If you want to sell everything yourself, go ahead and get started. If you want an auction company to be involved, don’t sell anything yet. Be sure to get a professional opinion regarding existing offers, especially those from “friends & family”. You will usually be better off to let the auction company sell everything, which will allow them to advertise a “complete liquidation”. Remember, if your “friend” knows you are going to have an auction, and they want to buy something before the auction, you need to ask yourself, “why?” The obvious reason is they think they can get it cheaper before the auction. If you have contracted with an auction company, then you can reply “Oh, I would love to sell that to you now, but my hands are tied, I have an agreement with the auction company”. They can always bid in the auction and compete with everyone else. 


If you need to exit a leased space, you need to remember that liquidations don’t happen overnight.  Auctions take several weeks to set up, market, conduct and orchestrate removal. You should contact an auction company (or talk to several) as soon as you know for sure that you are closing. An agreement with an auction company can take place even before you close. This allows much of the logistics to be worked out, marketing prepared and everything ready to go when the business is closed. 

Decision Makers

Who else in your business is needed to make the selling decisions? Does your spouse, relative or business partner need to be involved in the decision making process? Having these people identified and present at the beginning of the liquidation process will save you from repeating meetings. 


How involved do you plan to be in the sales process? Some sellers want regular updates on every step of the auction, and others want to sign a contract and start working on the next stage of their life. Knowing your own tendencies and desires for communication will help your peace of mind. There are 100’s of actions and decisions in successfully conducting a liquidation auction and auction professionals are happy to share as many or as few with sellers as they request.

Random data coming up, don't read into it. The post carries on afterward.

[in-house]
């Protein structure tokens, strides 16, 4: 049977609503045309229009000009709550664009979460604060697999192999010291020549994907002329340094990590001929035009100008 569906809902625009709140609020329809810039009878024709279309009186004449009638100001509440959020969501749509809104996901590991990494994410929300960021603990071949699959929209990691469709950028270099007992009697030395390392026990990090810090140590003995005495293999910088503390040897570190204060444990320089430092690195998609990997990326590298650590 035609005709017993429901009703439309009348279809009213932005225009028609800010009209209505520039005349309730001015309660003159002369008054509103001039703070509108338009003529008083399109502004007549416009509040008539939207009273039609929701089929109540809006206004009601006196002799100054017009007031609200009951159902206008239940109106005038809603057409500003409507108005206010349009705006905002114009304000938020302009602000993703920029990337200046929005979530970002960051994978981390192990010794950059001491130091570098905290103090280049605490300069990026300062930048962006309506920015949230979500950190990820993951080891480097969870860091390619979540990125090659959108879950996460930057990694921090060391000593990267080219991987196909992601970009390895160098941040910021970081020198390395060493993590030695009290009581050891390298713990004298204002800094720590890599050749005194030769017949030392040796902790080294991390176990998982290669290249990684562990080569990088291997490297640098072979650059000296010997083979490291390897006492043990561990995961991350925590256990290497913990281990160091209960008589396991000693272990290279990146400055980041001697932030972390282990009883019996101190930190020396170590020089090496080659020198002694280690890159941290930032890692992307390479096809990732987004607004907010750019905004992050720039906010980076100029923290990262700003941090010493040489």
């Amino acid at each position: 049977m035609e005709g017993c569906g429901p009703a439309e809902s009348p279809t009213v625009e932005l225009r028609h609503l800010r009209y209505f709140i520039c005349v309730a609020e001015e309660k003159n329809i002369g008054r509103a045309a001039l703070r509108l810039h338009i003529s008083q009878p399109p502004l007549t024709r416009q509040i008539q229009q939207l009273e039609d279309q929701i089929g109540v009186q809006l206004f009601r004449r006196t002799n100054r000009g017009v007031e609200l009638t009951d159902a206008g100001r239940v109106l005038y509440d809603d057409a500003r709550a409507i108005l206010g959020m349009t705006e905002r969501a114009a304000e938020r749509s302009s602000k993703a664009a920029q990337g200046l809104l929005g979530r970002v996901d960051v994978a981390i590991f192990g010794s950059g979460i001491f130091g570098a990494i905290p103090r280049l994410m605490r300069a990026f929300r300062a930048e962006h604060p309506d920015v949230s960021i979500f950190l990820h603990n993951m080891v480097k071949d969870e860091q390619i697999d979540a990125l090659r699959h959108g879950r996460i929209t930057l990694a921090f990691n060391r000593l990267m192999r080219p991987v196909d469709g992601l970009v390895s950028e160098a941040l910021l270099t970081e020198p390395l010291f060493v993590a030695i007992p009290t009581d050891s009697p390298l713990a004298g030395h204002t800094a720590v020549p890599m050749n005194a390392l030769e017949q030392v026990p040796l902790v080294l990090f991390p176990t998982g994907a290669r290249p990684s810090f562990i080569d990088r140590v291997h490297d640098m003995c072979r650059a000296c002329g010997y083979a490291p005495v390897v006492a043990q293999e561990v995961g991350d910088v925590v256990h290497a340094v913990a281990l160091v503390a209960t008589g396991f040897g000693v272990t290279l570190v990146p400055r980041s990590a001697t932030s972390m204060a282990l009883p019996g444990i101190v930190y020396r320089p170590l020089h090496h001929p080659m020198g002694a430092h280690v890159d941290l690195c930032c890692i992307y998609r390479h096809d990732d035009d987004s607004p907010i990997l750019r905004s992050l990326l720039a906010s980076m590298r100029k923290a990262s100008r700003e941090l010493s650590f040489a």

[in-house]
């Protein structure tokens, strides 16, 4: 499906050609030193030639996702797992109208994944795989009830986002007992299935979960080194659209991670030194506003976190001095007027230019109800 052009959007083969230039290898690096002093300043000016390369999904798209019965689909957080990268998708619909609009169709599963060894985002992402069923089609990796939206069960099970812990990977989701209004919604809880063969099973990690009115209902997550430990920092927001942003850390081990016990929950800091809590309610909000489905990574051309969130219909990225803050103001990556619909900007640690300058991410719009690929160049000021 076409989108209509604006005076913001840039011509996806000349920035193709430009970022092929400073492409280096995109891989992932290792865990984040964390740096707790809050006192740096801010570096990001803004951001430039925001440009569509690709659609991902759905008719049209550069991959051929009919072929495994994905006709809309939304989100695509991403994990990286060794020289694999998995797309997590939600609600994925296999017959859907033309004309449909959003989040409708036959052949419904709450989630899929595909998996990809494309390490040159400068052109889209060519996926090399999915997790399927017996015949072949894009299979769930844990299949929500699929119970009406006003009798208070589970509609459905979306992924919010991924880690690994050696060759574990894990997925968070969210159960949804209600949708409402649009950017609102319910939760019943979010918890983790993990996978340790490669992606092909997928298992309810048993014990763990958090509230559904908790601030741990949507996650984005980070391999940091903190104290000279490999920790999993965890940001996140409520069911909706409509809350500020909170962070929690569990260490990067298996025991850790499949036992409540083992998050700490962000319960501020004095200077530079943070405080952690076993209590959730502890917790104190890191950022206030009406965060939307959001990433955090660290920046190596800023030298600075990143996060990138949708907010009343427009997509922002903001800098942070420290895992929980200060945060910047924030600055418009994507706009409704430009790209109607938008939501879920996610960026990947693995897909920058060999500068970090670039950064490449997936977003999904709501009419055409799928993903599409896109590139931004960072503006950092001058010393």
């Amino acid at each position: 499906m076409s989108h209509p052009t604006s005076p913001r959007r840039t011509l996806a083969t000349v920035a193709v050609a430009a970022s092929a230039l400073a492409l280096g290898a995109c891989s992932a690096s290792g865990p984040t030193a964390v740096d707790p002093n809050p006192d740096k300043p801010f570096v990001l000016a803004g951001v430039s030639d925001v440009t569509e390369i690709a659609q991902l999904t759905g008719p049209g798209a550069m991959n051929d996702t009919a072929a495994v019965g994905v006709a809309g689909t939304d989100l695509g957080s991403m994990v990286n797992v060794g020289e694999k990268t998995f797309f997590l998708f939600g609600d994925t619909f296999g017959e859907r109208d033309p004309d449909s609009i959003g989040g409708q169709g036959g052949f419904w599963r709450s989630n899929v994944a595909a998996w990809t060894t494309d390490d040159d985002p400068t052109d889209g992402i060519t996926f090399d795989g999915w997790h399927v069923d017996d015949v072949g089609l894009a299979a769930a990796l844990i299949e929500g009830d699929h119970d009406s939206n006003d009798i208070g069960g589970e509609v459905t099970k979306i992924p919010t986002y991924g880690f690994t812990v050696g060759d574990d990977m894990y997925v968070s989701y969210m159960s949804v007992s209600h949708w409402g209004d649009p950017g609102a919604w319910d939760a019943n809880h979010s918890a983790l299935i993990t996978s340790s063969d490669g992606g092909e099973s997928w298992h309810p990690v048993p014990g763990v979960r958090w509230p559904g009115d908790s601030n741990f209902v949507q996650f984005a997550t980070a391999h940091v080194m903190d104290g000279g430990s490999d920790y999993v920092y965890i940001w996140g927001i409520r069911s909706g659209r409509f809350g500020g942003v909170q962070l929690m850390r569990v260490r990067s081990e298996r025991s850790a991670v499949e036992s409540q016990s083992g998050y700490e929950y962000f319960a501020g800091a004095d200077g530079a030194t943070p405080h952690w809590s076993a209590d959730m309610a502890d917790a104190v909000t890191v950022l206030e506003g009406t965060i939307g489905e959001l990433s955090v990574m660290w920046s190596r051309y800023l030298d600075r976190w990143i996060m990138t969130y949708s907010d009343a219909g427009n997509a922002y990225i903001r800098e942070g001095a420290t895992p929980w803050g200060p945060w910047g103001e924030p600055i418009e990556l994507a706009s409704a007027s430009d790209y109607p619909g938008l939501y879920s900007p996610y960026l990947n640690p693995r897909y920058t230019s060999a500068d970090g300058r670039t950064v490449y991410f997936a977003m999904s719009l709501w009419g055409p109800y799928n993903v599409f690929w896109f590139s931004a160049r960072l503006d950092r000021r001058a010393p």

Meeting the Auctioneer

It will be important for an auction company representative to do a walk-through of your business site before they present you with an auction proposal. If you are still operating your business and you have not made the closing known to the employees, let the auctioneer know that information, so they can be discreet during your meeting with them.  If you cannot meet with the auction company representative in person, plan to have a “zoom” type call so you can visit “face to face”. It is important that you feel comfortable with any auction company you work with.

Before you meet with the auctioneer, make a list of questions you have regarding the auction and the process. An experienced auctioneer will seek to answer all of your questions and bring up points you may not have considered. You want to get all of your questions answered before you sign an auction agreement. If an auctioneer cannot answer a question to your satisfaction, you may want to get a quote from another company as well. 

Would you like to visit with an Auction Professional? A representative of Jones Swenson Auctions would be happy to review your potential auction situation. Call (512)261-3838 or go to for a no obligation consultation.